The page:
"The arts not only matter today in our cities, they are essential for our community survival."
Cheryl McLean, International Journal Creative Arts in Interdisciplinary Practice
On June 4, in London, Ontario, municipal cultural and heritage leaders from across the country gathered at The Creative City Summit Unconference. Innovative ideas were proposed to help shape the rich and vibrant cities that would attract new residents while serving the diverse needs of communities in transition. A hot topic at the event was the creative arts for social change and how the arts in many forms can ignite communities in common purpose and bring people together to raise awareness about social issues and foster understanding and empathy while leading to positive change.
The Creative Cities Network report, "Making the Case for Culture, Arts for Positive Change in Communities" has outlined how the arts can impact communities in meaningful ways and make a critical difference for citizens.
"The arts and culture are powerful tools with which to engage communities in various levels of change. They are a means to public dialogue that can contribute to the development of a community's creative learning, create healthy communities capable of action, provide a powerful tool for community mobilization and activism and help build community capacity and leadership."
The document goes on to list five important ways the arts in action can lead to change:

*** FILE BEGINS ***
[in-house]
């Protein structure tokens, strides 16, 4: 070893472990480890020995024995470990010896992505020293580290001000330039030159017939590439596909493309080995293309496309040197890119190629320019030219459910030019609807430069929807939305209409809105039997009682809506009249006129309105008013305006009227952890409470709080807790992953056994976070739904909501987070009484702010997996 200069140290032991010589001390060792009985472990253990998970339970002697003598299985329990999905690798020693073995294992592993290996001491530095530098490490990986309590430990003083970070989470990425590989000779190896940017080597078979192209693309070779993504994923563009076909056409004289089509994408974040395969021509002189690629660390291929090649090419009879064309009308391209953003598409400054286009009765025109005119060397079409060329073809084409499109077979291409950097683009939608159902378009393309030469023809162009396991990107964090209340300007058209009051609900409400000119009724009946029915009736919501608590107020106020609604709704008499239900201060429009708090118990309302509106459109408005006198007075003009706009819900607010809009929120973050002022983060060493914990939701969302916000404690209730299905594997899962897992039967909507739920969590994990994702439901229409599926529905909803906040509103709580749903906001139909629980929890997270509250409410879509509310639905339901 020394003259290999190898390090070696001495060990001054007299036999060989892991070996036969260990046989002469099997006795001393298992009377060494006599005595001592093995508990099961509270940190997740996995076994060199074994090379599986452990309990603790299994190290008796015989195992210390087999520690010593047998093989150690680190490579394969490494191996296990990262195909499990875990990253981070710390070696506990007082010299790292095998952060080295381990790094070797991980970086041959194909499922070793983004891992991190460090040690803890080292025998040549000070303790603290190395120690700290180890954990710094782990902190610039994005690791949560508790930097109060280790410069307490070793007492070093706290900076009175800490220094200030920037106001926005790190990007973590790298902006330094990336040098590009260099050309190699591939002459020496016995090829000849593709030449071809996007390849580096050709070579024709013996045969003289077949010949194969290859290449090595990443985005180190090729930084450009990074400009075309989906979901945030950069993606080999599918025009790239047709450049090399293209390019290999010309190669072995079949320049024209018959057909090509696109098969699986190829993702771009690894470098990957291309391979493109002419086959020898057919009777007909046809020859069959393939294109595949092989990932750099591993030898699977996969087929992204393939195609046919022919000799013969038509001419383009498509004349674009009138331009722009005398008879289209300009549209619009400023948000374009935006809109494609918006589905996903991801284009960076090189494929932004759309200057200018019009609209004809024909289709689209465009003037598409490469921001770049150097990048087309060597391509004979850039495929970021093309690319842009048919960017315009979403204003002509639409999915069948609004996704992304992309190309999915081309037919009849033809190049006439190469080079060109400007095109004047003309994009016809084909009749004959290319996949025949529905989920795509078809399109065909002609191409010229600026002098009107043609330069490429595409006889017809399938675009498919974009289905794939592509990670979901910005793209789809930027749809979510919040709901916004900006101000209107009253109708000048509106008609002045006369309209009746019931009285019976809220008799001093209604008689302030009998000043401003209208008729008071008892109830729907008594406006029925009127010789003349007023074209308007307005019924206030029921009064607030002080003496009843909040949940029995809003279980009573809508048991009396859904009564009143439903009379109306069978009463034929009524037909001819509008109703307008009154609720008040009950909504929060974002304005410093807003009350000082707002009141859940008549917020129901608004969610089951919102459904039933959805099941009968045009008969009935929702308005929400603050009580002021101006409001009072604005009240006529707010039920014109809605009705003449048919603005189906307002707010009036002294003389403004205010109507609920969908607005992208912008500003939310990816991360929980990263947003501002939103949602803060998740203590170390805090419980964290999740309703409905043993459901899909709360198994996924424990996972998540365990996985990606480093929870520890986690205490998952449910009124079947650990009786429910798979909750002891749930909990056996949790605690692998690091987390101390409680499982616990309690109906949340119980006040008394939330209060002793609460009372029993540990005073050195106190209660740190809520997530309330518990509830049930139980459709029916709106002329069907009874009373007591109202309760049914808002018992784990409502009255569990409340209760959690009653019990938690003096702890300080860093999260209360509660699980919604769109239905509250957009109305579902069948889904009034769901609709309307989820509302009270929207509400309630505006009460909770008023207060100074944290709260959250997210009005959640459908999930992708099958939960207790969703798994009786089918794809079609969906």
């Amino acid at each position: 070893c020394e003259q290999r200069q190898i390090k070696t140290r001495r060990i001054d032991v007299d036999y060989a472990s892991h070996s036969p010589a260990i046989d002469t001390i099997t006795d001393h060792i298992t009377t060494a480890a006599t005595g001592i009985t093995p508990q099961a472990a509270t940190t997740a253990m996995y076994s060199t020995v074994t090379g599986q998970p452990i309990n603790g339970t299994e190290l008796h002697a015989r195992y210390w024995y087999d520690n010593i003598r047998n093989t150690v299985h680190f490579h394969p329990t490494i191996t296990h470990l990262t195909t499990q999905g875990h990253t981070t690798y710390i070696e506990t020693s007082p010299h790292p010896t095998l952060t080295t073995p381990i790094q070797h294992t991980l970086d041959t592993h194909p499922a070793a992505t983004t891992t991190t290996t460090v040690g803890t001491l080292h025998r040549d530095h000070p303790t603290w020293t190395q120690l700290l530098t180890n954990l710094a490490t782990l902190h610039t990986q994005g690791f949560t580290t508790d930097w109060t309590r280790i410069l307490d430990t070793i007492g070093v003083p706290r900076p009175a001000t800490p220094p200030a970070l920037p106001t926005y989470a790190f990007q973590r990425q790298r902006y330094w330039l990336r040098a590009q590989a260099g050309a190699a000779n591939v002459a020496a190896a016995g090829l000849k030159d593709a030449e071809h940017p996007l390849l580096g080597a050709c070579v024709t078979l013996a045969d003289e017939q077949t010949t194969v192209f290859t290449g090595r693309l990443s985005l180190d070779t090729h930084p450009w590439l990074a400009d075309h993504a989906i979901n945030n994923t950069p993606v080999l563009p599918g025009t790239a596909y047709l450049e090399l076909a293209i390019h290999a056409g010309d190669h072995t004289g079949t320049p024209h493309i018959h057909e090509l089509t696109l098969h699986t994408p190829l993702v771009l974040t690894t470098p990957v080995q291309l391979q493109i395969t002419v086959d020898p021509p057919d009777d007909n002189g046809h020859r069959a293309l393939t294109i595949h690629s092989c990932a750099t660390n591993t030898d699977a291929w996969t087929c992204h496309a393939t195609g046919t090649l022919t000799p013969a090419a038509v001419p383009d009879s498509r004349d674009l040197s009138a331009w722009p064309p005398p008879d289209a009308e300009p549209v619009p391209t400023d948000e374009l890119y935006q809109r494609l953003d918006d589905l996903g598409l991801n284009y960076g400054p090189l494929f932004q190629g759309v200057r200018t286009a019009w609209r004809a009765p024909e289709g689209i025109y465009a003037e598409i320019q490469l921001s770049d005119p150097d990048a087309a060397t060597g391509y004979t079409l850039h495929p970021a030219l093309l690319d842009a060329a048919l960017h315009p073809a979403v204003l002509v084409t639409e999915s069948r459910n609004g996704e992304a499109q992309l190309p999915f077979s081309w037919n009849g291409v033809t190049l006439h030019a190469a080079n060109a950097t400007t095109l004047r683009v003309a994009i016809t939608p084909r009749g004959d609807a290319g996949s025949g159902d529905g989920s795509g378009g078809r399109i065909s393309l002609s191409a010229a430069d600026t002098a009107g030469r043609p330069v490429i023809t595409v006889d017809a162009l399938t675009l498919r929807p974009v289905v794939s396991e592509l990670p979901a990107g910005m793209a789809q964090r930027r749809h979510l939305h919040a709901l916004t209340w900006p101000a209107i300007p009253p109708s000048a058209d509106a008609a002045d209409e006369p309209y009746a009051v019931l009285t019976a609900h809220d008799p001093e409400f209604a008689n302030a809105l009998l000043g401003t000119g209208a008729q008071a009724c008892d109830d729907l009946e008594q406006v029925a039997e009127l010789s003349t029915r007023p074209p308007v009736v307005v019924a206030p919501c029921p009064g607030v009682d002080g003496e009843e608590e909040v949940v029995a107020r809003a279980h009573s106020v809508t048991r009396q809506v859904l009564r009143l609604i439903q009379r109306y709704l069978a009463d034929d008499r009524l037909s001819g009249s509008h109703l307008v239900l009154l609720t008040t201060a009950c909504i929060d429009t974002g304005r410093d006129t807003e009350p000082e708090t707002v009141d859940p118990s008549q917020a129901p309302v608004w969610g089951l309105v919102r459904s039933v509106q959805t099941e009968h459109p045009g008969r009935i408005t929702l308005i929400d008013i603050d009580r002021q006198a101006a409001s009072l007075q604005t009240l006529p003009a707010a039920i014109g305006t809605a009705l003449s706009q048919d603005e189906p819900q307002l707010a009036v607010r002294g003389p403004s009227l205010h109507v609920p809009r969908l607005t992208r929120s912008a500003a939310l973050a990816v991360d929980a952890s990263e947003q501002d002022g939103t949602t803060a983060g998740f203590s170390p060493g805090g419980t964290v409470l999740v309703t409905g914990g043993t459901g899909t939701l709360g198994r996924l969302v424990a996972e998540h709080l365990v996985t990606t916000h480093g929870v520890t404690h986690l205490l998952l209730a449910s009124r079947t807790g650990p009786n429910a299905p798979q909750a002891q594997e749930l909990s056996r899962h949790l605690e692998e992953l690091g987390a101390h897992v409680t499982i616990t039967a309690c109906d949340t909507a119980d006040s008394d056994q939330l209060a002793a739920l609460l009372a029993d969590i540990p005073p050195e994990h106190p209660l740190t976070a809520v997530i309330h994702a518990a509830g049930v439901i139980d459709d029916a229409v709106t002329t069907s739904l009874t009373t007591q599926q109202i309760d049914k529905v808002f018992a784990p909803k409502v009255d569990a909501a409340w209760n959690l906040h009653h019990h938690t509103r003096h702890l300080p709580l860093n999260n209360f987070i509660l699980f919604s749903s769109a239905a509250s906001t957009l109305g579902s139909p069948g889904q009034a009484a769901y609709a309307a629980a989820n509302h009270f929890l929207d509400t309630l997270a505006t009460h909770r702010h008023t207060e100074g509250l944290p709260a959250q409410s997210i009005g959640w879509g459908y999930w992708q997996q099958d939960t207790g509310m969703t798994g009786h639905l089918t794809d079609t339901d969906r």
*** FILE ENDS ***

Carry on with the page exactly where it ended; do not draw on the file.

1. The arts are one of the primary means of public dialogue
2. The arts contribute to the development of creative learning communities
3. The arts help create communities capable of action
4. The arts can serve as a powerful tool for community mobilization and activism
5. The arts can build community capacity and leadership
I was a presenter at the Creative Cities Summit Unconference and it was very encouraging to note that in the boardroom at Museum London there was a "full house" for the presentation "Arts in Research for Community and Cultural Change". The purpose of this presentation was to provide knowledge and information about the creative arts as applied in research in projects making a difference in research across the country while offering illustrative descriptions and stories of the work in practice. Examples were largely drawn from the research books, "Creative Arts in Interdisciplinary Practice, Inquiries for Hope and Change" published August 2010, and "Creative Arts in Research for Community and Cultural Change" (Eds. Cheryl McLean, Robert Kelly, Detselig Temeron Press.) Later in the day we heard from keynote presenter, Paul Hoffert, co-founder of Lighthouse, media professor at York University and a recipient of The Order of Canada as well a nationally recognized arts advocate. Hoffert presented examples of the arts for change such as "El Sistema" a publicly financed music program in Venezuela which gives poor children musical instruments and lessons to keep them from a life of crime and drug abuse.
For municipal cultural leaders such topical examples of the arts in action can help counter arguments that view the arts as an optional "add on", or "frill" and build a powerful case for the arts as "life" and fundamental in fostering the development of a healthy and vital creative city. The new movement in creative community development may well be arts for social change as city planners balance the needs for accessible residential living in the core with the diverse needs of all its valued citizens.
Cheryl McLean, Publisher, Executive Editor
International Journal of the Creative Arts in Interdisciplinary Practice IJCAIP